I pulled my mother's purple blouse over my head and watched in her full-length mirror as it engulfed my 10-year-old frame. Paired with her silver scarf and long denim skirt, I looked as if I'd been swallowed by a Sears store. But I didn't care: I loved playing dress up, especially when everyone else was out of the house. It was my secret.
But then one day in the fall of 1999, I heard my mom call, "Seth!" from downstairs. My stomach knotted up and my heart began pounding as I tore her clothes off my skinny, angular body and stuffed them behind the row of blazers she hadn't worn since quitting her teaching job. "Still not feeling well?" she asked when I ran into her in the hallway, breathing heavily. She placed her hand on my warm, clammy forehead (from the adrenaline burst, not the illness I'd faked to get out of going to school that morning). Since moving to Flagstaff, Arizona that past summer I'd forgotten school ends at 2:45 pm instead of 3:15 like it did back in Los Angeles. I'd lost track of time—mom was just back from picking up Eric, my identical twin.
Eric and I were born one minute apart. Not only did we look exactly alike—but we also did everything together: We shared bunk beds, had all the same friends and tried (and failed) at all the same sports. (Thankfully Eric was just as bad at Tee-ball and Micro Soccer as I was.) My mom even dressed us in coordinating outfits: a blue T-shirt and brown pants for Eric meant a brown shirt and blue pants for me. I didn't mind—I never knew what to wear: Even though I was assigned the male gender at birth, I never felt comfortable as a boy.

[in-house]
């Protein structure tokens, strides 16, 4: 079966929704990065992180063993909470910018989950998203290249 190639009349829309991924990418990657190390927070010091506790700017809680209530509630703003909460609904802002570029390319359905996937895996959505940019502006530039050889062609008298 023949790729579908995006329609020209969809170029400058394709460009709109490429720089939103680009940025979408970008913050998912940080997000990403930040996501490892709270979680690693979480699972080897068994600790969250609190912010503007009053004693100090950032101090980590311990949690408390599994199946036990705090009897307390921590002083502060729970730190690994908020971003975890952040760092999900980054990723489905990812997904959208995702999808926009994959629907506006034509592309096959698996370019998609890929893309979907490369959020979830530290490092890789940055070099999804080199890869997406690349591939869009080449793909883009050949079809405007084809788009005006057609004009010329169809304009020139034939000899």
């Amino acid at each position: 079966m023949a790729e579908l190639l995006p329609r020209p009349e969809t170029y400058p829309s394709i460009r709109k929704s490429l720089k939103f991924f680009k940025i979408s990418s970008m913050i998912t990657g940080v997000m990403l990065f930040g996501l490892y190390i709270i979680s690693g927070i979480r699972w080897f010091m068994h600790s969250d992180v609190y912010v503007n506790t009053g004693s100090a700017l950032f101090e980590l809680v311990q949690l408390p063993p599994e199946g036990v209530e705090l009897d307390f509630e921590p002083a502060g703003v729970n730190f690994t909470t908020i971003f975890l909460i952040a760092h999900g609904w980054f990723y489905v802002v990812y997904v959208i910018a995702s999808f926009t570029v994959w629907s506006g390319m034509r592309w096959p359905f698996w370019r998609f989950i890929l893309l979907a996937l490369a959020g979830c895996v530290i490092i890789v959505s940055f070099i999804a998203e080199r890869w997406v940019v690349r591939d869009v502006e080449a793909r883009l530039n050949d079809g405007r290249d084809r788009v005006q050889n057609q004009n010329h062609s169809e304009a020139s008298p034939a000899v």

Above: Sara, left, and Eric, age 2
I knew I was different from age nine. I was lying in a hotel bed during a family vacation to Las Vegas when my dad had the puberty talk with me and Eric. "Your body is changing," he said, matter-of-factly. Like it was no big deal that my voice was dropping an octave and hairs were sprouting from my face. "You're becoming men," he added proudly. I felt more like my body was betraying me. Every change made me feel like I was moving that much further away from who I truly felt I was: a girl trapped in a boy's body. I couldn't tell my dad that, though; he wouldn't understand. He droned on about hormones and erections having no idea how anxious this all made me feel. I looked at Eric, wondering if he felt as conflicted as I did, but he just nodded along as though it all made perfect sense. I decided to follow Eric's lead from that moment on—he clearly knew much more about being a boy than I did.